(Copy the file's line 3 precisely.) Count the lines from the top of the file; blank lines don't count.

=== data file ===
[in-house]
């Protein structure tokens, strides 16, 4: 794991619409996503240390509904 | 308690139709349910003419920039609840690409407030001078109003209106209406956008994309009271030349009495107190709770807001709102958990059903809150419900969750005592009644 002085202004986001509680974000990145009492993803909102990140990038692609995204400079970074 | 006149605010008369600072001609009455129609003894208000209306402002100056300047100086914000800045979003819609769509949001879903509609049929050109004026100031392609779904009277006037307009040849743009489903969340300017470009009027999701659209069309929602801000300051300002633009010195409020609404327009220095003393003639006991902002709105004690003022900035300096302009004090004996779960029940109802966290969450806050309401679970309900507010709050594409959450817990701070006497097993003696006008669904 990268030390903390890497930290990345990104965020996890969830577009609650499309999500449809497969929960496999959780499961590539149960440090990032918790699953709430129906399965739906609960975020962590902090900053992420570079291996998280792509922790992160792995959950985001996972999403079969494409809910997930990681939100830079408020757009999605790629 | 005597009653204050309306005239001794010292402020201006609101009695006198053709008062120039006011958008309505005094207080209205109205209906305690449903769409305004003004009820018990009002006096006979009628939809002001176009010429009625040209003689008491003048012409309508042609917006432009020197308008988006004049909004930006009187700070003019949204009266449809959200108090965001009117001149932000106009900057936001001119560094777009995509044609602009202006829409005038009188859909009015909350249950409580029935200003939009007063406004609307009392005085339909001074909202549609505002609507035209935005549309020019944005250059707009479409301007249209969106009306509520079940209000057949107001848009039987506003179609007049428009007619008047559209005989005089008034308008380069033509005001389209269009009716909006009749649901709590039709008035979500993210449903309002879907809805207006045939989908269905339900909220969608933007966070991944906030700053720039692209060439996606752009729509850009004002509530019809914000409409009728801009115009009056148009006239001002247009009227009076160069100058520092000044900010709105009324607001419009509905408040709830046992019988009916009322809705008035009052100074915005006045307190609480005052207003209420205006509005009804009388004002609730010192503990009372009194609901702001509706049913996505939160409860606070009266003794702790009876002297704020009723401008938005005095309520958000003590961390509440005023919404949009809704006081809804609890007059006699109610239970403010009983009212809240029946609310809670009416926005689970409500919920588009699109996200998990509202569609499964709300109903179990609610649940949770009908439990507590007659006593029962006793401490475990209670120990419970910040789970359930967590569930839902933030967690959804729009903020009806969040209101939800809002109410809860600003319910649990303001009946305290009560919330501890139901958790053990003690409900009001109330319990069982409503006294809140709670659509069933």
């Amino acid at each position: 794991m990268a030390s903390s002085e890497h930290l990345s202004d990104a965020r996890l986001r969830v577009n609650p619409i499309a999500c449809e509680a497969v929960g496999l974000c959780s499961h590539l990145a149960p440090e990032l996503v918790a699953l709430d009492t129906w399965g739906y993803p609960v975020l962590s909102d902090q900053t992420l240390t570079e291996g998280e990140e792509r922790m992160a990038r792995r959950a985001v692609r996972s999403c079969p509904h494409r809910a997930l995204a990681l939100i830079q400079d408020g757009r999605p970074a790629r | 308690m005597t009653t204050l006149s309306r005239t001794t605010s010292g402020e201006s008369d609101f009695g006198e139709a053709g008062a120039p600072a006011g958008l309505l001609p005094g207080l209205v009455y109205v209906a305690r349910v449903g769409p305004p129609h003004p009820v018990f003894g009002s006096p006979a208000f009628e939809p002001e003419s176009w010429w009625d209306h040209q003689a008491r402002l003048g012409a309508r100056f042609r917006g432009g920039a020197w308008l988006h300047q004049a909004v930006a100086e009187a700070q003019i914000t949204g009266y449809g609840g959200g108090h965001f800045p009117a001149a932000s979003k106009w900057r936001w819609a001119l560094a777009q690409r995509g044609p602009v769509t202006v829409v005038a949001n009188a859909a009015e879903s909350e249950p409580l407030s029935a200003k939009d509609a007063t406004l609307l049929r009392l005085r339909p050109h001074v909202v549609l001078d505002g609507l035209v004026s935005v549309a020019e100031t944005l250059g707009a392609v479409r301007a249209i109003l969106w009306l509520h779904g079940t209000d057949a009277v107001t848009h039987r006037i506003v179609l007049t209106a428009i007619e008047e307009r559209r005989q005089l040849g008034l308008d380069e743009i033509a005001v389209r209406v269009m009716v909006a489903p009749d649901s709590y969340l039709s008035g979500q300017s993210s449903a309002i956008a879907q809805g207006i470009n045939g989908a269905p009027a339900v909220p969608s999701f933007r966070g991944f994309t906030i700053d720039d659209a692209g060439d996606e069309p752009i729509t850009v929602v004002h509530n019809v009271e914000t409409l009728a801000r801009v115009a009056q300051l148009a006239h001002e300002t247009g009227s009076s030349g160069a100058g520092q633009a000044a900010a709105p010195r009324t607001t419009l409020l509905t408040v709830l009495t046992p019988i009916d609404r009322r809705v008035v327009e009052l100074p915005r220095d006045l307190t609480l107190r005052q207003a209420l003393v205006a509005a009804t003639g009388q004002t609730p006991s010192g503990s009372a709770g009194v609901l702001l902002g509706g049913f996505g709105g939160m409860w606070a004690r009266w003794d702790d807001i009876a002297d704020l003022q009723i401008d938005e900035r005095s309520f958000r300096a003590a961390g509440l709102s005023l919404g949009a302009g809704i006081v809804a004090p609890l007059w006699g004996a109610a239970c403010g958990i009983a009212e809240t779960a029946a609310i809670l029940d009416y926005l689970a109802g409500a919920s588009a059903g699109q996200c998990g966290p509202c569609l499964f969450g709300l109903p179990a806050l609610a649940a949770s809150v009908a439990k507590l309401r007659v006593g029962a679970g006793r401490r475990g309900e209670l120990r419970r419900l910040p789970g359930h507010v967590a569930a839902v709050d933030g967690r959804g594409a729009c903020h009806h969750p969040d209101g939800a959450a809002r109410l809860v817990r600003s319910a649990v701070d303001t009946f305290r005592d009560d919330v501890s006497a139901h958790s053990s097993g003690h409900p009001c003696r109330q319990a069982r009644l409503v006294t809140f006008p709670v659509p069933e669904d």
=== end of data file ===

């Amino acid at each position: 794991m990268a030390s903390s002085e890497h930290l990345s202004d990104a965020r996890l986001r969830v577009n609650p619409i499309a999500c449809e509680a497969v929960g496999l974000c959780s499961h590539l990145a149960p440090e990032l996503v918790a699953l709430d009492t129906w399965g739906y993803p609960v975020l962590s909102d902090q900053t992420l240390t570079e291996g998280e990140e792509r922790m992160a990038r792995r959950a985001v692609r996972s999403c079969p509904h494409r809910a997930l995204a990681l939100i830079q400079d408020g757009r999605p970074a790629r | 308690m005597t009653t204050l006149s309306r005239t001794t605010s010292g402020e201006s008369d609101f009695g006198e139709a053709g008062a120039p600072a006011g958008l309505l001609p005094g207080l209205v009455y109205v209906a305690r349910v449903g769409p305004p129609h003004p009820v018990f003894g009002s006096p006979a208000f009628e939809p002001e003419s176009w010429w009625d209306h040209q003689a008491r402002l003048g012409a309508r100056f042609r917006g432009g920039a020197w308008l988006h300047q004049a909004v930006a100086e009187a700070q003019i914000t949204g009266y449809g609840g959200g108090h965001f800045p009117a001149a932000s979003k106009w900057r936001w819609a001119l560094a777009q690409r995509g044609p602009v769509t202006v829409v005038a949001n009188a859909a009015e879903s909350e249950p409580l407030s029935a200003k939009d509609a007063t406004l609307l049929r009392l005085r339909p050109h001074v909202v549609l001078d505002g609507l035209v004026s935005v549309a020019e100031t944005l250059g707009a392609v479409r301007a249209i109003l969106w009306l509520h779904g079940t209000d057949a009277v107001t848009h039987r006037i506003v179609l007049t209106a428009i007619e008047e307009r559209r005989q005089l040849g008034l308008d380069e743009i033509a005001v389209r209406v269009m009716v909006a489903p009749d649901s709590y969340l039709s008035g979500q300017s993210s449903a309002i956008a879907q809805g207006i470009n045939g989908a269905p009027a339900v909220p969608s999701f933007r966070g991944f994309t906030i700053d720039d659209a692209g060439d996606e069309p752009i729509t850009v929602v004002h509530n019809v009271e914000t409409l009728a801000r801009v115009a009056q300051l148009a006239h001002e300002t247009g009227s009076s030349g160069a100058g520092q633009a000044a900010a709105p010195r009324t607001t419009l409020l509905t408040v709830l009495t046992p019988i009916d609404r009322r809705v008035v327009e009052l100074p915005r220095d006045l307190t609480l107190r005052q207003a209420l003393v205006a509005a009804t003639g009388q004002t609730p006991s010192g503990s009372a709770g009194v609901l702001l902002g509706g049913f996505g709105g939160m409860w606070a004690r009266w003794d702790d807001i009876a002297d704020l003022q009723i401008d938005e900035r005095s309520f958000r300096a003590a961390g509440l709102s005023l919404g949009a302009g809704i006081v809804a004090p609890l007059w006699g004996a109610a239970c403010g958990i009983a009212e809240t779960a029946a609310i809670l029940d009416y926005l689970a109802g409500a919920s588009a059903g699109q996200c998990g966290p509202c569609l499964f969450g709300l109903p179990a806050l609610a649940a949770s809150v009908a439990k507590l309401r007659v006593g029962a679970g006793r401490r475990g309900e209670l120990r419970r419900l910040p789970g359930h507010v967590a569930a839902v709050d933030g967690r959804g594409a729009c903020h009806h969750p969040d209101g939800a959450a809002r109410l809860v817990r600003s319910a649990v701070d303001t009946f305290r005592d009560d919330v501890s006497a139901h958790s053990s097993g003690h409900p009001c003696r109330q319990a069982r009644l409503v006294t809140f006008p709670v659509p069933e669904d």